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You’ll find the 20% of leadership information that produces 80% of leadership results in this newsletter. This is well-researched leadership information that, when consistently implemented, will produce bottom-line results.

Change is Pain

Change is literally pain; the same parts of the brain light up when a person experiences change as when that same person experiences physical pain. Now we can stop wondering why change management in organizations is so darn difficult. How often in organization have you heard people express frustration over other people’s inability to change and yet feel perfectly justified in their own frustration when asked to do something differently? Welcome to change management.

And now the good news

People can and do change. People can and do learn new things at any age. How we can assist getting people from point a to point b is straightforward and it is not overnight. No magic wands or miracle pills here, just sheer dogged persistence.

First, focus. “We provide best in class customer service.” Say it, write it, do it—repeatedly. Also be sure that each person has a new customer service behavior to focus on practicing again and again for the first 30 days of the change initiative.

A common personal example of change is deciding to exercise or eat differently. Let’s say you decide to take up exercise and buy yourself a shiny new gym membership. Week one, you’re very excited about this new commitment and go to the gym every day for an hour. At the end of the week, you’re sore and it’s not as much fun as you thought it would be. The second week, you decide every other day is enough but you’re friends invite you to dinner and you skip one of those days. Week three it’s rainy, exercise seems boring and you just don’t feel like going. Week four, forget about it.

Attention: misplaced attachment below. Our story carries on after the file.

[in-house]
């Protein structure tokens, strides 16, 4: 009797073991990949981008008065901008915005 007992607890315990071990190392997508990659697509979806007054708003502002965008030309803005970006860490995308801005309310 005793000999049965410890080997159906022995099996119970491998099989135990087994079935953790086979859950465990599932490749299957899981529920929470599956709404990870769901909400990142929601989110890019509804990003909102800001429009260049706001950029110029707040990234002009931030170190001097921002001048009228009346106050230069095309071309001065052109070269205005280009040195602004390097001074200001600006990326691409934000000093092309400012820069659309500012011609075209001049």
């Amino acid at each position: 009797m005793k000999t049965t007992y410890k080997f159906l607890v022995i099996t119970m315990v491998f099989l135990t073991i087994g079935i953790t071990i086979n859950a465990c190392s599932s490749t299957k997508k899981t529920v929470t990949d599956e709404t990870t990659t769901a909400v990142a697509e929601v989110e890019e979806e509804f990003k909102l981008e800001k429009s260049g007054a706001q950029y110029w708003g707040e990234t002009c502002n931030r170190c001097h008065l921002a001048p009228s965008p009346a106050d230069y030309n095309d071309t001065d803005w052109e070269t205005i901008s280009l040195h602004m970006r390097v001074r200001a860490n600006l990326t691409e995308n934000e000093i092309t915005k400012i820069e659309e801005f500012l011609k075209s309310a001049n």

Or week three, you decide to go to the gym regardless of the weather. You think about how much stronger you will feel, how you will stabilize your cholesterol, and how you’ll feel better about how you look. You persevere through week three and now week four doesn’t look that bad. Week five you start looking forward to exercising.

Most people give up week two or three-stopping short of the 30 days the brain needs to grow the new neural pathway to make exercise a new habit. Those people who focus on the benefits and make it to week five start to feel good about the activity. Their brain has caught up with them.

In organizations, give each person in the organization 30 days to focus on practicing a few behaviors and encourage them to keep going during weeks 2 and 3 when they hit the inevitable snag. Those who keep practicing the new behaviors will arrive at week five and begin to think, “Hey, this is easy. What was I worried about?”

  • Focus on the positive “We greet each customer with a genuine smile.”
  • Encourage and reward especially when people are frustrated
  • Give every person the 30 days it takes to change

Want a positive focus on meeting financial goals?